A look at Elon Musk’s company and how it’s disrupting the carmaker business
There is no denying that Tesla Motors is a star company. Ever since announcing their first profit in the spring of 2013 it’s been a tale of constant new highs. They are still on the path to establish themselves in an industry that is over a century old, but their innovation and approach to challenges has captured the imagination of traders and clients alike.
Founded in 2003 by a group of five investors and engineers, taking its name from the electrical engineer/scientist/inventor/genius Nicola Tesla, the company set out to wane the world’s drivers of their dependence on fossil fuels. They would attempt to do this by providing a cost effective car that runs solely on electricity and has fewer components that need repair, meaning no fuel charges and less maintenance visits.
The most famous and crucial person among the founders is Elon Musk, a captivating figure whose ventures place him among the most influential CEO’s in today’s world. With a background in physics and business, he co-founded PayPal, later selling his share for a personal profit of $1.5 billion. Tesla is just one of the stars in the constellation of companies and projects he’s involved in. Among them are SpaceX, a company aiming to realise commercial spaceflight, and SolarCity, one of the largest companies in the US solar market.
Musk’s brilliance in business and marketing has allowed Tesla to become a unique company which is trying to disrupt the auto industry at all points, from production to the act of purchasing. The company has recently unveiled plans to build a “Gigafactory” in Nevada, multiplying the production of its car batteries, covering rising demand and profiting from economy of scale. Their network of charging stations, which many think was the game changer, continues to expand and keeps to Musk’s promise that “it’s use by Tesla owners’ would be free forever.”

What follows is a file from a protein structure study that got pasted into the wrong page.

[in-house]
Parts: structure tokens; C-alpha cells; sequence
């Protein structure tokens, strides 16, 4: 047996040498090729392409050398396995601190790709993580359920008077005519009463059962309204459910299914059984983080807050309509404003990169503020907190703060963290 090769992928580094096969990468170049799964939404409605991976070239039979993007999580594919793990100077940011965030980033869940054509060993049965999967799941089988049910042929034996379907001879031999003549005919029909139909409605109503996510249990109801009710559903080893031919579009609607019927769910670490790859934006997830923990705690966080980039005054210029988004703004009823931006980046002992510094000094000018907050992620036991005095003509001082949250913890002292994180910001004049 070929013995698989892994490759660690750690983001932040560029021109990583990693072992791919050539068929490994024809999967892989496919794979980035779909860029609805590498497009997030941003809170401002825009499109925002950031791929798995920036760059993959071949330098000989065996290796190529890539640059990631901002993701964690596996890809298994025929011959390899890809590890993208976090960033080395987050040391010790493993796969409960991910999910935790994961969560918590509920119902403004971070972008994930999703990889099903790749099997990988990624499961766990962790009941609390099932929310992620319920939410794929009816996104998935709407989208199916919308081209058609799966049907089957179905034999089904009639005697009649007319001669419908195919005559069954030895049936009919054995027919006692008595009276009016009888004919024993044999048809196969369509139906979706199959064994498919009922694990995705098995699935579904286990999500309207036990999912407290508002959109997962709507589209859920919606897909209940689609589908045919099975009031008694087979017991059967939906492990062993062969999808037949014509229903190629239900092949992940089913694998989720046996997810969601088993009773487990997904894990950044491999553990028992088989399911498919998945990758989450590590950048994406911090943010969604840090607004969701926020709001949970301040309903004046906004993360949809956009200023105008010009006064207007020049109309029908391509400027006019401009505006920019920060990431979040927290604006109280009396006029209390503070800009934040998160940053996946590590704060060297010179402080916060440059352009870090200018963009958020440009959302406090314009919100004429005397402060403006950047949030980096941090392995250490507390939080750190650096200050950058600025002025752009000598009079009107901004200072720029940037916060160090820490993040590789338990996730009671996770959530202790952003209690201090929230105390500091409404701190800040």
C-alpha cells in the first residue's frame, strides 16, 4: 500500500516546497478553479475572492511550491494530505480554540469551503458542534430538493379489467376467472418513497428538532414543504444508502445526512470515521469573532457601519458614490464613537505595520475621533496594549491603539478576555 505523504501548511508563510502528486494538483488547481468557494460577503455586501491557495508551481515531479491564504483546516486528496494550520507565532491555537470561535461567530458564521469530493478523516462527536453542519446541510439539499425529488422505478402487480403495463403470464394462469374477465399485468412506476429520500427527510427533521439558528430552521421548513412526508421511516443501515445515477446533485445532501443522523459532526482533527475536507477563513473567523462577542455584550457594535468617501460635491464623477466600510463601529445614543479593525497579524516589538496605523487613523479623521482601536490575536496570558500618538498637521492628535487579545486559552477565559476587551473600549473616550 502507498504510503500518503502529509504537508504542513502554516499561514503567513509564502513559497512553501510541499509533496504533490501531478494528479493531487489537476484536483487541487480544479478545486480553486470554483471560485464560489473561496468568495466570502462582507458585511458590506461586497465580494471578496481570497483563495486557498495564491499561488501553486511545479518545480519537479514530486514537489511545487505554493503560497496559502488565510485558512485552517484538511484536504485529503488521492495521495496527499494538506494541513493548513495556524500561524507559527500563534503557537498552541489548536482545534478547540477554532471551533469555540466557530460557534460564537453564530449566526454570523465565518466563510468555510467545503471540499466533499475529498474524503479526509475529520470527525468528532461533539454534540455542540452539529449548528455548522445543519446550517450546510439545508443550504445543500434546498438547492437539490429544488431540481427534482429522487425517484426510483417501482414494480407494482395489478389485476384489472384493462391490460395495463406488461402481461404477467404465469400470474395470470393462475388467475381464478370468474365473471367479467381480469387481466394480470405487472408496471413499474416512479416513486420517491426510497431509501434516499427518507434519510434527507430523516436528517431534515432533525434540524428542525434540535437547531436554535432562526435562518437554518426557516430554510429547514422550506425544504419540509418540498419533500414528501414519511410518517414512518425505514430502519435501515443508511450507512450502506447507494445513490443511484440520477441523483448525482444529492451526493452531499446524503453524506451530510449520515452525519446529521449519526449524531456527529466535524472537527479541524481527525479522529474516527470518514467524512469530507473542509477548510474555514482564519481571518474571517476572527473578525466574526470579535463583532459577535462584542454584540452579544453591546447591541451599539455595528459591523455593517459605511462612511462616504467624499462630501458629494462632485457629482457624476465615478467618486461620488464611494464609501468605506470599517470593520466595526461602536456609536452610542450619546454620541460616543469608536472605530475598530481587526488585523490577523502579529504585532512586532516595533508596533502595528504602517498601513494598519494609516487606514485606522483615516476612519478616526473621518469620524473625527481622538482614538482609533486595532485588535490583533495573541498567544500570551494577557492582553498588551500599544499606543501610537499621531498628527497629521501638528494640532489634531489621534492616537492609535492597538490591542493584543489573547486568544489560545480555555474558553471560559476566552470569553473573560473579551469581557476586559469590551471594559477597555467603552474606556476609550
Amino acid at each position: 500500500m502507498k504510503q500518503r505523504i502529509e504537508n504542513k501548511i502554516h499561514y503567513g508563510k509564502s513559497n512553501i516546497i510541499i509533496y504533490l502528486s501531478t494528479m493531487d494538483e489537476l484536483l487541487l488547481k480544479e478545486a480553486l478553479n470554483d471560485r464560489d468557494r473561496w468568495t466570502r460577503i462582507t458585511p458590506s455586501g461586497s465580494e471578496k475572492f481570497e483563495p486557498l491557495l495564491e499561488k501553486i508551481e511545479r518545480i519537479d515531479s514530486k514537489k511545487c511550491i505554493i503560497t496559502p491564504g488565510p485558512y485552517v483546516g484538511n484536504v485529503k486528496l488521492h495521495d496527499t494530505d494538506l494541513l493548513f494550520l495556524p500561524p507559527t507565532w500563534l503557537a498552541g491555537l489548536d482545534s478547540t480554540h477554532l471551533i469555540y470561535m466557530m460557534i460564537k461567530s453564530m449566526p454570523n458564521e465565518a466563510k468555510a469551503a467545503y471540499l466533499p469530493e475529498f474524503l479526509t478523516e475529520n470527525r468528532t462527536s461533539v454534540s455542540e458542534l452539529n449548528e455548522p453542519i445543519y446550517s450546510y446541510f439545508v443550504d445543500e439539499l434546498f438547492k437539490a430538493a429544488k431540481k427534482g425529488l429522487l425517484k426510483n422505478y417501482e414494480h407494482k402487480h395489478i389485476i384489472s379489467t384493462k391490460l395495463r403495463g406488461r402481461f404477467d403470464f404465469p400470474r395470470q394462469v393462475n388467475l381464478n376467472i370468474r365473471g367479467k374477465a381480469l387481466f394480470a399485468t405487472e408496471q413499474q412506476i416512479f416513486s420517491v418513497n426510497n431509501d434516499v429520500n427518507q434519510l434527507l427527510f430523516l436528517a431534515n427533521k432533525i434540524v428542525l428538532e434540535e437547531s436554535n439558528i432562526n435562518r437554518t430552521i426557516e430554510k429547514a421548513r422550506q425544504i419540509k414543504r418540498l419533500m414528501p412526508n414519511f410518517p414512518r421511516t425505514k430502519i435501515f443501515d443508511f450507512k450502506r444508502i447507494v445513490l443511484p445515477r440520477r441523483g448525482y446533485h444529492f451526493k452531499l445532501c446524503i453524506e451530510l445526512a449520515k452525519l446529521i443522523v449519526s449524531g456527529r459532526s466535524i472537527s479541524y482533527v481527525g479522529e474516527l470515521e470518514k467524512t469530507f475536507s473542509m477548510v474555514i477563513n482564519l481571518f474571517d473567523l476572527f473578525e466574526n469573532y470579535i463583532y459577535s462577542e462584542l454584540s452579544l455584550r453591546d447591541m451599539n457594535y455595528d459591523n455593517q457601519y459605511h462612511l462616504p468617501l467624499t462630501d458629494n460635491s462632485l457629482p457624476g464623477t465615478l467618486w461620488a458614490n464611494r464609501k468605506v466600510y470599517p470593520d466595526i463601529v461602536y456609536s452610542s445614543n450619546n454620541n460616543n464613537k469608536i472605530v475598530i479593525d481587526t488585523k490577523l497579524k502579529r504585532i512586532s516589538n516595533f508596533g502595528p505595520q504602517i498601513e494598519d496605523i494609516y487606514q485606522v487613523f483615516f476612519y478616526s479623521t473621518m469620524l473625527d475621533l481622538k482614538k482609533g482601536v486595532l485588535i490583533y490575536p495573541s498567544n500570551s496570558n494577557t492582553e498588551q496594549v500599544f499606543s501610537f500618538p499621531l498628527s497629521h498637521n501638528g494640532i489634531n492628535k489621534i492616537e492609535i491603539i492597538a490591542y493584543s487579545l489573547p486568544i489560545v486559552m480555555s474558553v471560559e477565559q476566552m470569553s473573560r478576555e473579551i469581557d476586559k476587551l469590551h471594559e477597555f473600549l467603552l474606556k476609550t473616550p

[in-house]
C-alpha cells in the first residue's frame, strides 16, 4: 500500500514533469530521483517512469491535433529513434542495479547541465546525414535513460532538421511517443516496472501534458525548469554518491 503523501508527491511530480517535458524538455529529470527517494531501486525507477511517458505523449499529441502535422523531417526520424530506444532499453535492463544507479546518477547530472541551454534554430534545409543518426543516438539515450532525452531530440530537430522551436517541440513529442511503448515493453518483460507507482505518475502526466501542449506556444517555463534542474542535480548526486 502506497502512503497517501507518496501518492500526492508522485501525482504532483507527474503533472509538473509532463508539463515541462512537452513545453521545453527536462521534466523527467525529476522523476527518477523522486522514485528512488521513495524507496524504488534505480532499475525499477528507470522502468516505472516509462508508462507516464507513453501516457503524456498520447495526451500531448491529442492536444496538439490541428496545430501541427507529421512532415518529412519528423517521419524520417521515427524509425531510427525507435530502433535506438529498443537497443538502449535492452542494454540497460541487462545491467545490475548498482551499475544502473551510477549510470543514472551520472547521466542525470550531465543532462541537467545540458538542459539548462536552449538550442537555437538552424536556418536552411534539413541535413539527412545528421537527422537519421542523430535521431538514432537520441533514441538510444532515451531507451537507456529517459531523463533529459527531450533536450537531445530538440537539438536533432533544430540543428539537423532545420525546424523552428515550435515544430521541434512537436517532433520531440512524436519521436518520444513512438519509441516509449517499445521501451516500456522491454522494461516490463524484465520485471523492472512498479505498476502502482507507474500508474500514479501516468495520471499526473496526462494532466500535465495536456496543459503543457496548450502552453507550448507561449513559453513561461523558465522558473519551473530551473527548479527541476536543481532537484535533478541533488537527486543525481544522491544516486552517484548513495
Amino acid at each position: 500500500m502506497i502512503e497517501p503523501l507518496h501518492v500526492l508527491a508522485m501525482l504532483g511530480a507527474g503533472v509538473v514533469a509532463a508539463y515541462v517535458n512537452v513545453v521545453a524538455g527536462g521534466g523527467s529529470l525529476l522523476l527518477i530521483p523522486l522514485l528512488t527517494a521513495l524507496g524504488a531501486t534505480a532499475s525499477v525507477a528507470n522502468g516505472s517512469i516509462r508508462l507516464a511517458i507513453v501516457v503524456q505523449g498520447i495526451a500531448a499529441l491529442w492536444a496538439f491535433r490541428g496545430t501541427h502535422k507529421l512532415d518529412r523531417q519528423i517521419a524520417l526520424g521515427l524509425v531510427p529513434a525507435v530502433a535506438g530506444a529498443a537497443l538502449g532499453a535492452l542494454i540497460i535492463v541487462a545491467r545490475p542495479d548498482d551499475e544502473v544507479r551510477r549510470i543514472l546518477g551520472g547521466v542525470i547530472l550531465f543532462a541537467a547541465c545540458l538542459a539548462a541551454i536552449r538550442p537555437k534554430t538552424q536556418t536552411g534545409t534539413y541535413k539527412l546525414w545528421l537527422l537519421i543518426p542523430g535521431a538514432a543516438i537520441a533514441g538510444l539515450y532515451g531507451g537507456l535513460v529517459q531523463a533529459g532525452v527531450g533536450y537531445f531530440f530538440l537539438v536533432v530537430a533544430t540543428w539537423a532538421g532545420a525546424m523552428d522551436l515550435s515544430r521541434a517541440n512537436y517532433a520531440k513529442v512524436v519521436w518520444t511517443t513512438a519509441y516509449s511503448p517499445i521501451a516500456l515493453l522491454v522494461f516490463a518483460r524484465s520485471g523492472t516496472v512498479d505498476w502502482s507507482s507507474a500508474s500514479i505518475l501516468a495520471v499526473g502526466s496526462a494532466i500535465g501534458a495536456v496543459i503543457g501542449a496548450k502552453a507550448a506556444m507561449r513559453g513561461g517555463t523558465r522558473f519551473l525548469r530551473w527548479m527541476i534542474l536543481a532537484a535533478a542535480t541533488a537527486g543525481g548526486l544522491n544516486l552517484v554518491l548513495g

Another innovation is their direct sales model, which lets clients buy the cars online and circumvent dealers, provoking discussion about the middle men’s role as a whole, but also forcing many states to ban Tesla unless they conform to the current sales structure.
All this has seen the stock rise exponentially from May, 2013 when they came out with a profit for the first time. Since then the stock has grown 360% and peaked at $291 earlier this year. In recent months there has been a pullback to $248 and investors are waiting to see if the stock is in a regular dip, or the pressure from state bans and wranglings with the dealer lobby will affect their plans for selling 100,000 cars by 2015.
Competitors have reacted to the challenge and GM and Nissan have managed to outsell the Tesla Model S two to one, but Musk and his company are still the guiding light in the area. They continue to attract investors’ attention with a valuation around 50% that of GM, with quite a small operation in comparison, and this might be signaling a momentum shift not only for the companies involved, but also for the way all of us travel.
Tesla Motors is available for trading in the Trading 212 PRO Platform.